Cell signalling
Cell signalling

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Cell signalling

3.2 Trimeric G proteins

G proteins are attached to the cytosolic face of the plasma membrane, where they serve as relay proteins between the receptors and their target signalling proteins.

Trimeric G proteins interact with 7TM receptors and are all heterotrimeric, having structurally different α, β and γ subunits. Monomeric G proteins are the small G proteins, such as Ras, which are structurally related to the α subunit of trimeric G proteins.

The three-dimensional structure of trimeric G proteins in their inactive form is shown in Figure 28.

Figure 28 (a) Schematic diagram of a trimeric G protein, bound to GDP, associated with the plasma membrane. (b) Three-dimensional structure of the α, β and γ subunits of a trimeric G protein. The α subunit (left, cyan) has a molecule of GDP bound, and the N-terminal helix is at the top right. The β and γ subunits (β green, γ yellow) are in close apposition forming a complex. The hydrophobic attachments that are responsible for the association of the three subunits are not shown. They involve the N-terminus of the α subunit and the C-terminus of the γ subunit. The separate βg complex on the right has been rotated about a vertical axis.(Based on pdb file 1gp2.)

Ligand binding induces a conformational change in the 7TM receptor, which results in the release of GDP and binding of GTP to the α subunit (Figure 29). As a result, the α subunit also changes conformation and becomes activated. This conformational change results in the dissociation of the α subunit from the βγ complex, which also becomes activated, although it does not change conformation itself. The α subunit primarily, and also the βγ complex to a lesser extent, regulate the activity of downstream effector proteins located on the plasma membrane. There are many different α subunits, which can be classified according to sequence similarity, and to which upstream and downstream proteins they interact with (see Table 2 for the most important ones). In fact, the G protein complex is often categorized by the type of α subunit it is formed from; hence you will come across Gαs, Gαi, Gαq, etc. For example, Gαs stimulates adenylyl cyclase, whereas Gαi inhibits it, and Gαq activates PLC-β (see Table 2). There are also different βγ subunits, some of which have been shown to have their own effector function. More generally, though, βγ subunits are thought to stabilize the inactive state of the α subunit.

Figure 29 Signalling through G protein-coupled receptors (GPCRs). (a) All components of the signalling pathway are shown in their inactive form. (b) The change in conformation of the 7TM receptor on ligand binding brings about the binding of the trimeric G protein. (c) GTP binds and activates the α subunit, which becomes dissociated from the βγ complex. (d) The α subunit binds and activates target proteins, which also act as effectors and propagate the signal. (e) Inactivation of the α subunit via GTPase activity (intrinsic or accessory) results in dissociation from the target protein (which itself becomes inactivated) and formation of the inactive trimeric G protein complex by association with a βγ complex (a).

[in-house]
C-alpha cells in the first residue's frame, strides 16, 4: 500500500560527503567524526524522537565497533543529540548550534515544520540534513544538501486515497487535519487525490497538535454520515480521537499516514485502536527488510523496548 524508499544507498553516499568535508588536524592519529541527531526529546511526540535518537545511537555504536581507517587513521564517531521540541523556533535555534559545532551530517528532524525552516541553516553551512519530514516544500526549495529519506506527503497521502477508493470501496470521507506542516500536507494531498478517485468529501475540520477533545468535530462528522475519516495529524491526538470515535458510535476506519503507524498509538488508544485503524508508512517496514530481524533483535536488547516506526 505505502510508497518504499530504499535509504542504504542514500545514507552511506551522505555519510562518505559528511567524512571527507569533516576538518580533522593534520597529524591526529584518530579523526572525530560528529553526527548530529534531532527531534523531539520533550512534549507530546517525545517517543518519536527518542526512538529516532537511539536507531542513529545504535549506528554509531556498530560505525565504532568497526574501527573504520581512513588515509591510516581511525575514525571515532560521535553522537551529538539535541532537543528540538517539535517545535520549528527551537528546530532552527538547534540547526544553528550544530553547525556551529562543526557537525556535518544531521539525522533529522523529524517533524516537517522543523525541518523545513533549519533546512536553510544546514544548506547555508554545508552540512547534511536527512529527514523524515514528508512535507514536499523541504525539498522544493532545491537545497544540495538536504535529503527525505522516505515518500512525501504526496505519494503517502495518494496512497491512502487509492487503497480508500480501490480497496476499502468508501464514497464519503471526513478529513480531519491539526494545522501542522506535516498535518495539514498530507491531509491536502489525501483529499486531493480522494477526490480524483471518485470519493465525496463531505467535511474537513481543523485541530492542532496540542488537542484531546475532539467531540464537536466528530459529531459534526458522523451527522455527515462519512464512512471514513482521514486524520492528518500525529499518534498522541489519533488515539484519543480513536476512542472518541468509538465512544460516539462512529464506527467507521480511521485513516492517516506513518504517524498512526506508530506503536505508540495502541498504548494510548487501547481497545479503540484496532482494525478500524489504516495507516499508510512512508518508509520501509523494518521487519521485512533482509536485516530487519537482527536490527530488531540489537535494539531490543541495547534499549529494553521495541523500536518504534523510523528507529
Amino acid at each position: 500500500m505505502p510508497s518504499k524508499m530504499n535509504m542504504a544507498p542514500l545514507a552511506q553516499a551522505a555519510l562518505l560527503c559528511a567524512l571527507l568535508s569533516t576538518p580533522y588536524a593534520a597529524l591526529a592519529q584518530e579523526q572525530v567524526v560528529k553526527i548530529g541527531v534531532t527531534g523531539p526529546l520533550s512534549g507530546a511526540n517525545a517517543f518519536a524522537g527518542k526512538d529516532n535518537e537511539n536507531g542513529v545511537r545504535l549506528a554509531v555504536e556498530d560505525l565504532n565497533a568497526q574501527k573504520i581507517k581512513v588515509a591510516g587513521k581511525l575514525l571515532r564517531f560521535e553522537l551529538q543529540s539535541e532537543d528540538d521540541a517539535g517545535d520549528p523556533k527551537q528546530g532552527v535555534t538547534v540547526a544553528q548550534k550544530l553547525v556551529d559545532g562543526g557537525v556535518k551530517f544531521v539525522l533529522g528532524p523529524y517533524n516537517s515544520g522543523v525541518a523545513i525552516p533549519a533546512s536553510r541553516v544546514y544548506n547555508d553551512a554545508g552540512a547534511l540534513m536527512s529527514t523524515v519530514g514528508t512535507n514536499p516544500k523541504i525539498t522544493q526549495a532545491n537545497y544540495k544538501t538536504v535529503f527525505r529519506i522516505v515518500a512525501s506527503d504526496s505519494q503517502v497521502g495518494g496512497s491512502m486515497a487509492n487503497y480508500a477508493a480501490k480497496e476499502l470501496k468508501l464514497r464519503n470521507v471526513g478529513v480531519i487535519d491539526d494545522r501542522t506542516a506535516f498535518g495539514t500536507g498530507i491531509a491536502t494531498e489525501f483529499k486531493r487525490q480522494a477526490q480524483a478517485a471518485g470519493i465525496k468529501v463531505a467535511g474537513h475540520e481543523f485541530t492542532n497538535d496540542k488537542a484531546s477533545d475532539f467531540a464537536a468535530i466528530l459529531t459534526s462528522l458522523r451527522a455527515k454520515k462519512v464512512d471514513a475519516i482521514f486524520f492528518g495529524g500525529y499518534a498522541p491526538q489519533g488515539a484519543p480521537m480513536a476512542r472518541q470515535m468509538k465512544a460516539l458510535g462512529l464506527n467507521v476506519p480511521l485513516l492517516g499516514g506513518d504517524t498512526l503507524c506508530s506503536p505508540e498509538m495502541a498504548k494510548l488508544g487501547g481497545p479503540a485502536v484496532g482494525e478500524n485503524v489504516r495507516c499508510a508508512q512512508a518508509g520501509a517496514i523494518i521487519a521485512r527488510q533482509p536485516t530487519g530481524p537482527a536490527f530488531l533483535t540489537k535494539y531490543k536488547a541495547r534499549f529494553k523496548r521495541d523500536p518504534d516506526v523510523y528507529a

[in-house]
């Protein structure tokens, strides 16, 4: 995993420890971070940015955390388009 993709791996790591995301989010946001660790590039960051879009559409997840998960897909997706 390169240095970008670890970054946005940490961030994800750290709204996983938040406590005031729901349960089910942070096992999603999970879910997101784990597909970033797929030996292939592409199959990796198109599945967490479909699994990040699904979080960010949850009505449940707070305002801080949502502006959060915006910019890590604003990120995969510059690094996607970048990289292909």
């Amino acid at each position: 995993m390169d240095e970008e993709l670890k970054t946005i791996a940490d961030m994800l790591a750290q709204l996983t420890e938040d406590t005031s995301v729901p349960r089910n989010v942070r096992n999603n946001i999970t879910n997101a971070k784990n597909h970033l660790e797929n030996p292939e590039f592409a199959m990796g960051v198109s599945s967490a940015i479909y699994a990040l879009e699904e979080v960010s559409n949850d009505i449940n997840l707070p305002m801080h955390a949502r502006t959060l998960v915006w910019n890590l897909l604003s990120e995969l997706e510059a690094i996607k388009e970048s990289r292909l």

Table 2 The major membrane protein targets of trimeric G proteins*

Target effector proteinG protein subunit typeInterfering toxin†
ion channelsregulated by Gαs, Gαi, Gα0 and βγ (for example, Gαi and Gα0 coupled to muscarinic ACh receptor activates K+channels)
adenylyl cyclaseactivated by Gαscholera toxin
inhibited by Gαipertussis toxin
cGMP phosphodiesteraseactivated by Gαt (transducin) in Photoreceptors
phospholipase C-βactivated by Gαq and Gα0
phospholipaseA2activated by a βγ ? complex
PI 3-kinaseactivated by a βγ ? complex
small GTPasesGα12/13
†Cholera toxin and pertussis toxin (from the Bordetella pertussis bacterium, which causes whooping cough) both interfere with the action of G protein α subunits. Cholera toxin locks Gα subunits into an active form and pertussis toxin interferes with Gαi subunits by inhibiting them, making these toxins useful laboratory tools for determining which signalling pathways are activated by GPCRs.

G proteins usually remain active for only a short time, which depends mainly on the rate of hydrolysis of GTP to GDP (Figure 29). The intrinsic GTPase activity of the a subunit is quite inefficient by itself. For many cell signalling processes where a rapid turnover rate is necessary (for example, transduction of a photoreceptor activated by visual stimuli), the intrinsic GTPase activity of the α subunit is usually aided by binding of a second protein that enhances the rate of G protein inactivation. This may be either its target protein, ensuring that the α subunit remains active for just as long as it takes to make contact with the target, or a GTPase activating protein (GAP, Section 1.6).

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